Maroon 5 - It Won't Be Soon Before Long
Review by Jack Foley
THE sophomore album from Maroon 5 is, according to guitarist James Valentine, a “more danceable” version of their debut that goes looking towards 80s icons Prince, Michael Jackson and Talking Heads for its inspiration.
So, while it remains rooted in pop sensibility, it’s also slightly more aggressive, upbeat and pounding. And while Adam Levine’s distinct vocal style ensures that the band’s signature sound is retained, there are also nods to plenty of other sources, incluidng Justin Timberlake at one point.
The result is slick, polished and perfectly OK for easy listening – but it struggles to leave a really lasting impression and ultimately underwhelms.
Of the worthwhile stuff, Until You’re Over Me is a better example of the band’s ability to come up with a thrilling pop moment. It opens like a Raspberry Beret-era Prince record and unfolds into a lively, upbeat number that should have little difficulty in getting people’s feet tapping.
While Infatuation trades well on Levine’s falsetto vocal style and includes some piercing strings over the chorus. It’s another tale of love and longing that actually manages not to sound too sentimental.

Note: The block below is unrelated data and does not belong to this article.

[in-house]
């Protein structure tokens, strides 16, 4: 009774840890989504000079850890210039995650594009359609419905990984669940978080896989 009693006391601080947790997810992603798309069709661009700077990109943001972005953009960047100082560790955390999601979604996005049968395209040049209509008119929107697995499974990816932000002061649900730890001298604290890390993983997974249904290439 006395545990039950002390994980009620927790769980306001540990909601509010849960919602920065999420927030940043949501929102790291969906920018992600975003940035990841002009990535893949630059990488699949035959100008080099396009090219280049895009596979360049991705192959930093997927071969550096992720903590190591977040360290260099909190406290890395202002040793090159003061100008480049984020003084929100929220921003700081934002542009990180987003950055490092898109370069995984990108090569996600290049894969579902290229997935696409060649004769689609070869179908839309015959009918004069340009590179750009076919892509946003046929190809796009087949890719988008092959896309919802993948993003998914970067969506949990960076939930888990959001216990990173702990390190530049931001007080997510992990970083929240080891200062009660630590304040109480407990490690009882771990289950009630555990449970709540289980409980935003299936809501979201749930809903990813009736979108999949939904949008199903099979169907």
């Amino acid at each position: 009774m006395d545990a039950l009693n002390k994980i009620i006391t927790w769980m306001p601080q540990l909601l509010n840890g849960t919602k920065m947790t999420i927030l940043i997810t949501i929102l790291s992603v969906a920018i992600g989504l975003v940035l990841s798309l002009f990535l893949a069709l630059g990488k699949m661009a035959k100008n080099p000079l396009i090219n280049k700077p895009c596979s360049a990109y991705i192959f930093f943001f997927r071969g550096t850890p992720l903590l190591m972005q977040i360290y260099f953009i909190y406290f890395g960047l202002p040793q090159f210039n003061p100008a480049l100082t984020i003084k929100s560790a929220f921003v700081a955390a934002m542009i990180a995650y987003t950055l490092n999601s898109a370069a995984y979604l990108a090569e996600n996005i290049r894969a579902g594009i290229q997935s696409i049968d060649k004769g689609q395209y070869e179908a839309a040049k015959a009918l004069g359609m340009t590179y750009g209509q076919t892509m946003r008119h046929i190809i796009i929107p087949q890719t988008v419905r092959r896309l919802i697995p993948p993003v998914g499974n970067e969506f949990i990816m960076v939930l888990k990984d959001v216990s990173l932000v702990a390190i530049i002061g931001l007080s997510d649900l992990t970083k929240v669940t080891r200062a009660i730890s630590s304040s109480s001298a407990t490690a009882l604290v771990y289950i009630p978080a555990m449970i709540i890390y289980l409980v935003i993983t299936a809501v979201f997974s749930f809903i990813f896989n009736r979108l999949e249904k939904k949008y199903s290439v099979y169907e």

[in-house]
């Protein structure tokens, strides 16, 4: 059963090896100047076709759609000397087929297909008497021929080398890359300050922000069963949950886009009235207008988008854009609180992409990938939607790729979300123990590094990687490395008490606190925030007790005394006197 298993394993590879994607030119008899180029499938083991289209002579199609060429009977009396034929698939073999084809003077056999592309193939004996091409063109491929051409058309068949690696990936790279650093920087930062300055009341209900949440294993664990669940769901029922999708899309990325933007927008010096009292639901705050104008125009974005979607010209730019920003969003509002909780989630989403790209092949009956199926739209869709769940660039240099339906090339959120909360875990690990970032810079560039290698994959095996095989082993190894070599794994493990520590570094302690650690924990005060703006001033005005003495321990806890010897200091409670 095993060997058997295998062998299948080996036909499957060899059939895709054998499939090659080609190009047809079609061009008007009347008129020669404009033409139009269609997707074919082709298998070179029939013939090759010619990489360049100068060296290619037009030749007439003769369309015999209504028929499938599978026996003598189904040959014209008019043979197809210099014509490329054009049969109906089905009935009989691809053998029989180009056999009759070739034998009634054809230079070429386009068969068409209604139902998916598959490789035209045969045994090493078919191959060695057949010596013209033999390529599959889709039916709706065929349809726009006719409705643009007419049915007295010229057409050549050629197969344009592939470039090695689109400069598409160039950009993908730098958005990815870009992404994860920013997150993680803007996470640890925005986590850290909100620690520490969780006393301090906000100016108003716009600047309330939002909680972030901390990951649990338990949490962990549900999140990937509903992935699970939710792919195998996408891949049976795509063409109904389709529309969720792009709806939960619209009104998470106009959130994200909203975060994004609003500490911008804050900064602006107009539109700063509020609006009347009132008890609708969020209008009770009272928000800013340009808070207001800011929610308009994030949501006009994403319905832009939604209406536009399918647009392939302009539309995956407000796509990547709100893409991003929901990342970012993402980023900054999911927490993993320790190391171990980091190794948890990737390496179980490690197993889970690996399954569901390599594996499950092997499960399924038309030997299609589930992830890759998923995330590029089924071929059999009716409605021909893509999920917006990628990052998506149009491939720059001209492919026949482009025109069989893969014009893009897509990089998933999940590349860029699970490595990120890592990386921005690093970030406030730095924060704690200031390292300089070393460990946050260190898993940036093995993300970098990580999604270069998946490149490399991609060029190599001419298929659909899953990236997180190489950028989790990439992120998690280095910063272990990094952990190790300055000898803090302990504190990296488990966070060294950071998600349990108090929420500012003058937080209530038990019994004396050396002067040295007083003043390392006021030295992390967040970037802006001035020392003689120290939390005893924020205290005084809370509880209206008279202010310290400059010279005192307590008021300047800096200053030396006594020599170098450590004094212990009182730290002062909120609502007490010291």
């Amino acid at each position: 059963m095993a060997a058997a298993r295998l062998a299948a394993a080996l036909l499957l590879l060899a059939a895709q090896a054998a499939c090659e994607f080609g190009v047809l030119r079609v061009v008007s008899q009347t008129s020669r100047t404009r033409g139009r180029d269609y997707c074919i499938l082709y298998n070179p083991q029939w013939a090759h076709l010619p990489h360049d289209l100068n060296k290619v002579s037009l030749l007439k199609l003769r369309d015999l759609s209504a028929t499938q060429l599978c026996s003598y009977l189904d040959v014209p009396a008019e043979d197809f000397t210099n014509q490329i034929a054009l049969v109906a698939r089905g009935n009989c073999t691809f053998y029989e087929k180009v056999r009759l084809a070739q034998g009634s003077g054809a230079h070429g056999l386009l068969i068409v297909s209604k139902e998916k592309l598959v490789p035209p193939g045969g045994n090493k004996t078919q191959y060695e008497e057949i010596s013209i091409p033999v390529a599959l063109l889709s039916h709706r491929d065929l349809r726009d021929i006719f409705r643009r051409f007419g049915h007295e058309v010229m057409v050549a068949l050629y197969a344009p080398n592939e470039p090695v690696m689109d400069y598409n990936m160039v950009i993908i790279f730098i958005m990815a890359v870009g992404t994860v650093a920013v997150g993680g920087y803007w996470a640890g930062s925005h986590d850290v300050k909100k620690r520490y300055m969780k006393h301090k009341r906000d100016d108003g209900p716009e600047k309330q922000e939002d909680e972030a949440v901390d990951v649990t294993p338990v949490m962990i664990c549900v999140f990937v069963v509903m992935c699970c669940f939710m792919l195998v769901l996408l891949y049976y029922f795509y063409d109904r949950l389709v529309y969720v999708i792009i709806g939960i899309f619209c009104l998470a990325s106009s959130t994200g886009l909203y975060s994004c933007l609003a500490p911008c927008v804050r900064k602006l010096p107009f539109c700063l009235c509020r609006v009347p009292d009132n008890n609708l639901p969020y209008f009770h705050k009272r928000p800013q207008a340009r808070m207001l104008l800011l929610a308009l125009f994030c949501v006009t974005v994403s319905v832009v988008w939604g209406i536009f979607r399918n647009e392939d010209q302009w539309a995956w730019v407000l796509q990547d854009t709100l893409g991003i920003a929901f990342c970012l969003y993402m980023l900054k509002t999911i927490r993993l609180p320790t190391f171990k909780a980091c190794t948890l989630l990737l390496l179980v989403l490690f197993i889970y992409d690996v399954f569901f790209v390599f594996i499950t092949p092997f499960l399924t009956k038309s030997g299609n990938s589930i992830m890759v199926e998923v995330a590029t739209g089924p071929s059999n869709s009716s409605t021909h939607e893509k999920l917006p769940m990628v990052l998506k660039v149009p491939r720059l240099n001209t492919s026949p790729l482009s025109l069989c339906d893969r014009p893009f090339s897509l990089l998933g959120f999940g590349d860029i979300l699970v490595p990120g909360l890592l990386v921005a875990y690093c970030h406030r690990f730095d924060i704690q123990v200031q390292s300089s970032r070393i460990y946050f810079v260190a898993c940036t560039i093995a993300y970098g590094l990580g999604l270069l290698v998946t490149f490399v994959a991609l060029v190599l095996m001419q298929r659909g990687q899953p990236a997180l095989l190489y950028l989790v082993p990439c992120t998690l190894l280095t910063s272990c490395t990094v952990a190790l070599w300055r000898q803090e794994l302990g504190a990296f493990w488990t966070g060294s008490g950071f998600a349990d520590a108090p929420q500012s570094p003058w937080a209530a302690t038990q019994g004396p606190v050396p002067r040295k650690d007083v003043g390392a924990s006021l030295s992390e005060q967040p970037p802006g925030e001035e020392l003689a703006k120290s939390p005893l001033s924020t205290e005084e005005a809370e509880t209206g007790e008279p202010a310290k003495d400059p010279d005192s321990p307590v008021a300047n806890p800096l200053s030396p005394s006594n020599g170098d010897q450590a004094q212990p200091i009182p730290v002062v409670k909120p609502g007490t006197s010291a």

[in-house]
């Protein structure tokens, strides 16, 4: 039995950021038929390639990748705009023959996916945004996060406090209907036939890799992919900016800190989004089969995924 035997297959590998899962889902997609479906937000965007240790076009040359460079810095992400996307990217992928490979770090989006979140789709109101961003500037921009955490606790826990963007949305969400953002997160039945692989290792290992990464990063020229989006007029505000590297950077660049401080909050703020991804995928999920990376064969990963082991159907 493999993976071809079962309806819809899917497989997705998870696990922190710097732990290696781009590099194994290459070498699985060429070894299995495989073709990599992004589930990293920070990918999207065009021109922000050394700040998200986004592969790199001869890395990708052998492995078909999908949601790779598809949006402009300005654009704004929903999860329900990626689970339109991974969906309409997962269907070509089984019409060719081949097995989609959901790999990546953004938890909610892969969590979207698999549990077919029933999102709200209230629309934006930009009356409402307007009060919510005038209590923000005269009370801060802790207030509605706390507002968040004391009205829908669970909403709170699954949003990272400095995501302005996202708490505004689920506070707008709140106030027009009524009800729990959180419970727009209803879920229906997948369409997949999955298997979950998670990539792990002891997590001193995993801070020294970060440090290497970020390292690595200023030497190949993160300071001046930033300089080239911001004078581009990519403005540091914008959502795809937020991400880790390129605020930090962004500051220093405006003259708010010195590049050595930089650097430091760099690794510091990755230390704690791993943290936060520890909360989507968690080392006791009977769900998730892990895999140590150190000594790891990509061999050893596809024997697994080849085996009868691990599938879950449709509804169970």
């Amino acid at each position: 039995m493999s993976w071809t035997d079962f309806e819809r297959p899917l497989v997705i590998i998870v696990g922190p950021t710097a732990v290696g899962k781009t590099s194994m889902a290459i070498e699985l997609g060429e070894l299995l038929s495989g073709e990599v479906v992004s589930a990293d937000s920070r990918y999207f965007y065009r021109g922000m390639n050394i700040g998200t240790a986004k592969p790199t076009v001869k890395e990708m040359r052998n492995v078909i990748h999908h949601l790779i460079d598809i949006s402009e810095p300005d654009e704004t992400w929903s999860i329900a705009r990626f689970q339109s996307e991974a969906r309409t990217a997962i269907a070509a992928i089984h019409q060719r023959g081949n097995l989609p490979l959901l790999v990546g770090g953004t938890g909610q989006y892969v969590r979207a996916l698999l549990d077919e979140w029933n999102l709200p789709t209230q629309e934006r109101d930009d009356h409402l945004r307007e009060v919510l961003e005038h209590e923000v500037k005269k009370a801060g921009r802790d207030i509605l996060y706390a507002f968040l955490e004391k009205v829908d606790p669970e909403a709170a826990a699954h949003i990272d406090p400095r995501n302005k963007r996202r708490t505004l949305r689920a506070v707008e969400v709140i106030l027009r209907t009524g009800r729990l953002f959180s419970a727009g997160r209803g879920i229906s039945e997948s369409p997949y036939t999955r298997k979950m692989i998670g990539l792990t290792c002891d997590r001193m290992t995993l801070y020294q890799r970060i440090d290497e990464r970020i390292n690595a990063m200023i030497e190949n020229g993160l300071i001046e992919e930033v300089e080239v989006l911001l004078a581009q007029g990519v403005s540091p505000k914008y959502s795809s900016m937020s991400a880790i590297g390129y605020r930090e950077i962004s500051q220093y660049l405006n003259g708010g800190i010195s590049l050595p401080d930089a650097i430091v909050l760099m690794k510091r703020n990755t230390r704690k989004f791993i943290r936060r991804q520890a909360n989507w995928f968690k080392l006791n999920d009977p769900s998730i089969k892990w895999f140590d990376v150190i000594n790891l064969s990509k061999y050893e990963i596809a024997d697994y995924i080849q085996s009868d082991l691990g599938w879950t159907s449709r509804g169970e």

The “pounding” that Levine refers to in the PR notes is fully evident on the vibrant Little Of Your Time, which cuts quite a funky strut with its effervescent mix of Prince-style beats and stop-start power guitar riffs.
And the urban-style electronic intro that signals the start of Wake Up Call – and then drifts in and out – is definitely ripped right out of Justin Timberlake Future Sex/Love Sounds era. Amazingly, however, it doesn’t fare badly and has to rate as another firm favourite.
Fans of She Will Be Loved are sure to swoon for Won’t Go Home Without You, a song that perfectly embodies why Maroon 5 became such a household name in the first place. It’s the sort of positive love song that’s tailor-made for soundtracks and which unashamedly manages to conquer even the hardest heart.
And let’s reserve the final praise for Nothing Lasts Forever, another upbeat ballad that once again finds Levine and co at the top of their game.
But every time you think the album might win you over, it proceeds to deliver a sticky moment. Lead single Makes Me Wonder is a drab attempt at making things funky that’s just plain average, while songs like Not Falling Apart (with its cheesy “woo, hoo, hoo” intro and Simply Red mentality) and the lacklustre Kiwi (a sub-standard attempt to replicate both the funk of the Red Hot Chili Peppers and the Thriller era vocal style of Michael Jackson) do nothing to endear the album to you.
The result is a sophomore effort that’s not without merit but which needs to work much harder to achieve anything that’s really worth writing home about.
Download picks: Wake Up Call, Won’t Go Home Without You, Nothing Lasts Forever, Until You’re Over Me, Infatuation